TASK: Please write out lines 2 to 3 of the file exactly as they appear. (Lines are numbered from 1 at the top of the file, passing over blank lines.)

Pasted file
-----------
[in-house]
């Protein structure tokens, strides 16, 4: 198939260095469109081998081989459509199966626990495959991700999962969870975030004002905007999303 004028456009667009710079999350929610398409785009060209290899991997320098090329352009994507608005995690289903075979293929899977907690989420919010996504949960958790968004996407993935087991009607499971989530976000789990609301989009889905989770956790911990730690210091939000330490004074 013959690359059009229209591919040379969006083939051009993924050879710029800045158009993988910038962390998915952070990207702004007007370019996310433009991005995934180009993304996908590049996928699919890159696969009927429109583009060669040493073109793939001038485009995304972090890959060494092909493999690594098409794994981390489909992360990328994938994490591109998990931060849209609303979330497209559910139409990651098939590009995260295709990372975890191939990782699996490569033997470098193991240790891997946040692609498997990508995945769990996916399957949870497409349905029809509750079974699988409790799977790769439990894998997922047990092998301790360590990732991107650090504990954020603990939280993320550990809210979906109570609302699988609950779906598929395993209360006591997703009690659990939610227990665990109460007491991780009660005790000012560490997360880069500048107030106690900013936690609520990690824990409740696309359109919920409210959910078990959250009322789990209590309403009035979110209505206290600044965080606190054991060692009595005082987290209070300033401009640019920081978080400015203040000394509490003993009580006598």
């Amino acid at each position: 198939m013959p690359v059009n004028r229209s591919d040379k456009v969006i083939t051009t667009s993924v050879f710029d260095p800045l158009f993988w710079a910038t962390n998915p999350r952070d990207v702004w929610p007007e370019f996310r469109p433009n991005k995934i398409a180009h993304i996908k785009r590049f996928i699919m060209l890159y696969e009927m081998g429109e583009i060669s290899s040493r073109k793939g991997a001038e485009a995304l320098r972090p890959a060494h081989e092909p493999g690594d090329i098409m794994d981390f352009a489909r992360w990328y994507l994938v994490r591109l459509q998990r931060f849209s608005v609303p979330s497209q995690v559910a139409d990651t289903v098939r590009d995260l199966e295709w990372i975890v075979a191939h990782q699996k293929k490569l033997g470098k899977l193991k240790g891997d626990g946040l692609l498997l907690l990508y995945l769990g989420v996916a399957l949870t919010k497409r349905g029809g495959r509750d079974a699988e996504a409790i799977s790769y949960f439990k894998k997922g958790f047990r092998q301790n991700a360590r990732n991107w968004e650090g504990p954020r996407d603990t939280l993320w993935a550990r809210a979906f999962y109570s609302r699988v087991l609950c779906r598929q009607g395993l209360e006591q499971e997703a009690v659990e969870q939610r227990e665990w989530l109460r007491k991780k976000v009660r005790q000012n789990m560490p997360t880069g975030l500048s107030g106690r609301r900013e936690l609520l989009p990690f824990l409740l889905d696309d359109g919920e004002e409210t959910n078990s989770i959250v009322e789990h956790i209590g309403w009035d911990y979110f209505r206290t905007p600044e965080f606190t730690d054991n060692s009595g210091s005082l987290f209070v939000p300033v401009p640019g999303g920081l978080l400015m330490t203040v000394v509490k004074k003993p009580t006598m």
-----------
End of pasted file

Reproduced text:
């Protein structure tokens, strides 16, 4: 198939260095469109081998081989459509199966626990495959991700999962969870975030004002905007999303 004028456009667009710079999350929610398409785009060209290899991997320098090329352009994507608005995690289903075979293929899977907690989420919010996504949960958790968004996407993935087991009607499971989530976000789990609301989009889905989770956790911990730690210091939000330490004074 013959690359059009229209591919040379969006083939051009993924050879710029800045158009993988910038962390998915952070990207702004007007370019996310433009991005995934180009993304996908590049996928699919890159696969009927429109583009060669040493073109793939001038485009995304972090890959060494092909493999690594098409794994981390489909992360990328994938994490591109998990931060849209609303979330497209559910139409990651098939590009995260295709990372975890191939990782699996490569033997470098193991240790891997946040692609498997990508995945769990996916399957949870497409349905029809509750079974699988409790799977790769439990894998997922047990092998301790360590990732991107650090504990954020603990939280993320550990809210979906109570609302699988609950779906598929395993209360006591997703009690659990939610227990665990109460007491991780009660005790000012560490997360880069500048107030106690900013936690609520990690824990409740696309359109919920409210959910078990959250009322789990209590309403009035979110209505206290600044965080606190054991060692009595005082987290209070300033401009640019920081978080400015203040000394509490003993009580006598």
């Amino acid at each position: 198939m013959p690359v059009n004028r229209s591919d040379k456009v969006i083939t051009t667009s993924v050879f710029d260095p800045l158009f993988w710079a910038t962390n998915p999350r952070d990207v702004w929610p007007e370019f996310r469109p433009n991005k995934i398409a180009h993304i996908k785009r590049f996928i699919m060209l890159y696969e009927m081998g429109e583009i060669s290899s040493r073109k793939g991997a001038e485009a995304l320098r972090p890959a060494h081989e092909p493999g690594d090329i098409m794994d981390f352009a489909r992360w990328y994507l994938v994490r591109l459509q998990r931060f849209s608005v609303p979330s497209q995690v559910a139409d990651t289903v098939r590009d995260l199966e295709w990372i975890v075979a191939h990782q699996k293929k490569l033997g470098k899977l193991k240790g891997d626990g946040l692609l498997l907690l990508y995945l769990g989420v996916a399957l949870t919010k497409r349905g029809g495959r509750d079974a699988e996504a409790i799977s790769y949960f439990k894998k997922g958790f047990r092998q301790n991700a360590r990732n991107w968004e650090g504990p954020r996407d603990t939280l993320w993935a550990r809210a979906f999962y109570s609302r699988v087991l609950c779906r598929q009607g395993l209360e006591q499971e997703a009690v659990e969870q939610r227990e665990w989530l109460r007491k991780k976000v009660r005790q000012n789990m560490p997360t880069g975030l500048s107030g106690r609301r900013e936690l609520l989009p990690f824990l409740l889905d696309d359109g919920e004002e409210t959910n078990s989770i959250v009322e789990h956790i209590g309403w009035d911990y979110f209505r206290t905007p600044e965080f606190t730690d054991n060692s009595g210091s005082l987290f209070v939000p300033v401009p640019g999303g920081l978080l400015m330490t203040v000394v509490k004074k003993p009580t006598m």